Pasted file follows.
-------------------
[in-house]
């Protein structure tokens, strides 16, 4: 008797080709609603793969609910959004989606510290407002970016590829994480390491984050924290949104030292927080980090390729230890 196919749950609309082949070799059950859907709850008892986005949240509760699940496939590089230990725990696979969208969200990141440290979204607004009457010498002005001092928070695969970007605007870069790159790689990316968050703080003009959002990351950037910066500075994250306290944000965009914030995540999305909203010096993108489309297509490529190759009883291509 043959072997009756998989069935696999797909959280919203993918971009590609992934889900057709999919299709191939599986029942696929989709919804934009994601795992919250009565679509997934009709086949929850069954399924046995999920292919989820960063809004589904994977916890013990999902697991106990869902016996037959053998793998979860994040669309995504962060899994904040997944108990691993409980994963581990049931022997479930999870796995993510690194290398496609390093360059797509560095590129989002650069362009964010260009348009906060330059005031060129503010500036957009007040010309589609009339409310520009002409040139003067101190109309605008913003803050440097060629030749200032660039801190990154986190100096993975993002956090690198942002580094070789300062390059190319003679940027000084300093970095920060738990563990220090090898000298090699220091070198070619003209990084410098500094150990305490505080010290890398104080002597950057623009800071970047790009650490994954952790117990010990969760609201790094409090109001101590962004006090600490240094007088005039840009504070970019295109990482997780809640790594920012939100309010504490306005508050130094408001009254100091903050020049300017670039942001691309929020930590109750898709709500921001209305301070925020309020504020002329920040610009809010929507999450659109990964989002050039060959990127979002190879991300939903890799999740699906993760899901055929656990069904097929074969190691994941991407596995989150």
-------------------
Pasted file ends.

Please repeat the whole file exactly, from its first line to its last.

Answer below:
[in-house]
């Protein structure tokens, strides 16, 4: 008797080709609603793969609910959004989606510290407002970016590829994480390491984050924290949104030292927080980090390729230890 196919749950609309082949070799059950859907709850008892986005949240509760699940496939590089230990725990696979969208969200990141440290979204607004009457010498002005001092928070695969970007605007870069790159790689990316968050703080003009959002990351950037910066500075994250306290944000965009914030995540999305909203010096993108489309297509490529190759009883291509 043959072997009756998989069935696999797909959280919203993918971009590609992934889900057709999919299709191939599986029942696929989709919804934009994601795992919250009565679509997934009709086949929850069954399924046995999920292919989820960063809004589904994977916890013990999902697991106990869902016996037959053998793998979860994040669309995504962060899994904040997944108990691993409980994963581990049931022997479930999870796995993510690194290398496609390093360059797509560095590129989002650069362009964010260009348009906060330059005031060129503010500036957009007040010309589609009339409310520009002409040139003067101190109309605008913003803050440097060629030749200032660039801190990154986190100096993975993002956090690198942002580094070789300062390059190319003679940027000084300093970095920060738990563990220090090898000298090699220091070198070619003209990084410098500094150990305490505080010290890398104080002597950057623009800071970047790009650490994954952790117990010990969760609201790094409090109001101590962004006090600490240094007088005039840009504070970019295109990482997780809640790594920012939100309010504490306005508050130094408001009254100091903050020049300017670039942001691309929020930590109750898709709500921001209305301070925020309020504020002329920040610009809010929507999450659109990964989002050039060959990127979002190879991300939903890799999740699906993760899901055929656990069904097929074969190691994941991407596995989150």